We propose to study obese (BMI greater than or equal to 30 kg/m(2)) and normal weight (BMI less than or equal to 25 kg/m(2)) adults to determine possible obesity-related differences in: 1) regional body temperature heterogeneity (i.e., presence of localized areas of heat retention), 2) the extent to which locally retained heat may be co-localized with deep fat depots, 3) the effectiveness of specific body loci (e.g., the distal extremities) as dissipaters of heat, and 4) the ability of approaches that alter heat dissipation to modify deep-body temperature heterogeneity.

It is hoped that the results of this study will provide preliminary evidence for future studies that attempt to facilitate weight loss in obese subjects through effective, guided applications of heat management.

Observational
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Obesity
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*   Includes publications given by the data provider as well as publications identified by ClinicalTrials.gov Identifier (NCT Number) in Medline.
 
Completed
80
October 2014
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  • INCLUSION CRITERIA:

Volunteers will qualify if they meet the following criteria:

  1. Good general health. Individuals taking medications for obesity-related co-morbid conditions will generally be excluded, but will be considered on a case-by-case basis. Participants will be nonsmokers.
  2. Age greater than or equal to 18 years.
  3. Body Mass Index (BMI) between 18 and 27 kg/m(2) for normal weight subjects or BMI greater than or equal to 30 kg/m(2). To maximize differences between groups, overweight but not obese adults will not be studied. Body weight will be less than 300 pounds (136 kg), however, because DXA scanners at the Clinical Center cannot scan individuals of greater size).
  4. For women with childbearing potential, a negative pregnancy test at the initial evaluation. Since these subjects have to undergo an X-ray screening, for safety purposes pregnant women will be excluded from participation in the study.
  5. For women, a normal menstrual cycle or post menopausal status. Women with normal cycles will be studied between 1-3 weeks following their last menstrual period.

EXCLUSION CRITERIA (Overweight Subjects):

Volunteers will be excluded (and referred to treatment as needed) for the following reasons:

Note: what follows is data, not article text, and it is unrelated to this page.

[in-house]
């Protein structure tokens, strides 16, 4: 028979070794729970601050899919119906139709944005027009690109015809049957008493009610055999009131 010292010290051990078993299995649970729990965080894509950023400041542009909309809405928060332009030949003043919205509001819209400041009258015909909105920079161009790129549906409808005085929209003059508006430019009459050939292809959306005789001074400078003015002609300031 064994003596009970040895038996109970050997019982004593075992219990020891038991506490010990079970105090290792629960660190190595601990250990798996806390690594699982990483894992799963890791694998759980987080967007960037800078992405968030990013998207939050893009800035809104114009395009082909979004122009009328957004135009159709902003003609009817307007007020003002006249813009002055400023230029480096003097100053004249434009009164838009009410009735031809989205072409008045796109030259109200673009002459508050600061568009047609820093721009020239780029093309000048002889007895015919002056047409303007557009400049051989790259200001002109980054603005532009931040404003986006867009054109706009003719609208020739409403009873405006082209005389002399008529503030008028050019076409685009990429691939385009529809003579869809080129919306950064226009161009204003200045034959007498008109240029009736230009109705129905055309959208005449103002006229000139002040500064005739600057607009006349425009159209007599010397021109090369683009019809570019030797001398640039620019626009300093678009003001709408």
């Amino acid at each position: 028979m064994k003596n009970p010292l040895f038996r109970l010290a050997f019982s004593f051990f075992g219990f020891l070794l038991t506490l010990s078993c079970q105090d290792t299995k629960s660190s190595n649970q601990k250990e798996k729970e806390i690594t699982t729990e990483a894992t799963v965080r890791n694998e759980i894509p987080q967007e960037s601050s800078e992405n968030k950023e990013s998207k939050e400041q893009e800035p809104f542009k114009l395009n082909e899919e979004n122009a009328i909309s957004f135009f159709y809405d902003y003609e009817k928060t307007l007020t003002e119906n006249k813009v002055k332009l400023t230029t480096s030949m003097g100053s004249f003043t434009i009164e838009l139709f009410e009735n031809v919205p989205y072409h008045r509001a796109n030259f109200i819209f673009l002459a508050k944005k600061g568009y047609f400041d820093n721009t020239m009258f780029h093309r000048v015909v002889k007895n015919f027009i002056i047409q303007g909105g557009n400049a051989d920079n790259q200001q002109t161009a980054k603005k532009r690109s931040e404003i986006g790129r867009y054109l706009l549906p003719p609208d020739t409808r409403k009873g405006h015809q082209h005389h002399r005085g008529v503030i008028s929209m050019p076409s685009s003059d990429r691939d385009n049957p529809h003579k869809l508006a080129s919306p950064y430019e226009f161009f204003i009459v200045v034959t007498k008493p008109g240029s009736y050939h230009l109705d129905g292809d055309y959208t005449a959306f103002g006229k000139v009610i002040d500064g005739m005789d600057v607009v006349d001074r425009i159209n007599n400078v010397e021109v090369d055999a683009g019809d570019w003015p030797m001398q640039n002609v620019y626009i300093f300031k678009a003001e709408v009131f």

1. Presence of major illnesses: renal (serum creatinine greater than 1.6), hepatic (AST/ALT greater than 3 times upper limit of normal range used in Clinical Center assays), gastrointestinal, most endocrinologic (e.g., Cushing syndrome, hyper- or untreated hypothyroidism), hematological problems or pulmonary disorders (other than asthma not requiring continuous medication or sleep-apnea related disorders). The presence of the 'hunting' reflex will not exclude patients.
  2. Pregnancy.
  3. Individuals who have a current substance abuse, including smoking, or a psychiatric disorder or other condition that in the opinion of the investigators would impede competence or compliance, or possibly hinder completion of the study;
  4. Subjects who regularly use prescription medications. Oral contraceptive use will be permitted, provided the contraceptive has been used for at least two months before starting the study. Individuals taking medications for most conditions will be excluded, but medication use will be considered on a case-by-case basis.
  5. Weight change of more than 3% of body weight in the past two months.
  6. Areas to be visualized by IR are deemed by the investigators to be too hirsute to allow accurate measurement of underlying tissues.
  7. Fat depth in areas to be measured is more than 4 cm.
  8. Long nails that would preclude wearing snug-fitting surgical gloves.
  9. Weight in excess of 300 lbs (136 kg) that would preclude being scanned by Clinical Center DXA machines.
  10. Individuals that regularly participate in high-intensity physical activity, as determined by either self-report or analysis of the Past Year Total Physical Activity Questionnaire (PYTPAQ)
Both
18 Years to 70 Years
No
Contact information is only displayed when the study is recruiting subjects
United States
 
NCT00266500
060038, 06-CH-0038
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Eunice Kennedy Shriver National Institute of Child Health and Human Development (NICHD)
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Principal Investigator: Jack A Yanovski, M.D. Eunice Kennedy Shriver National Institute of Child Health and Human Development (NICHD)
National Institutes of Health Clinical Center (CC)
October 2014

ICMJE     Data element required by the International Committee of Medical Journal Editors and the World Health Organization ICTRP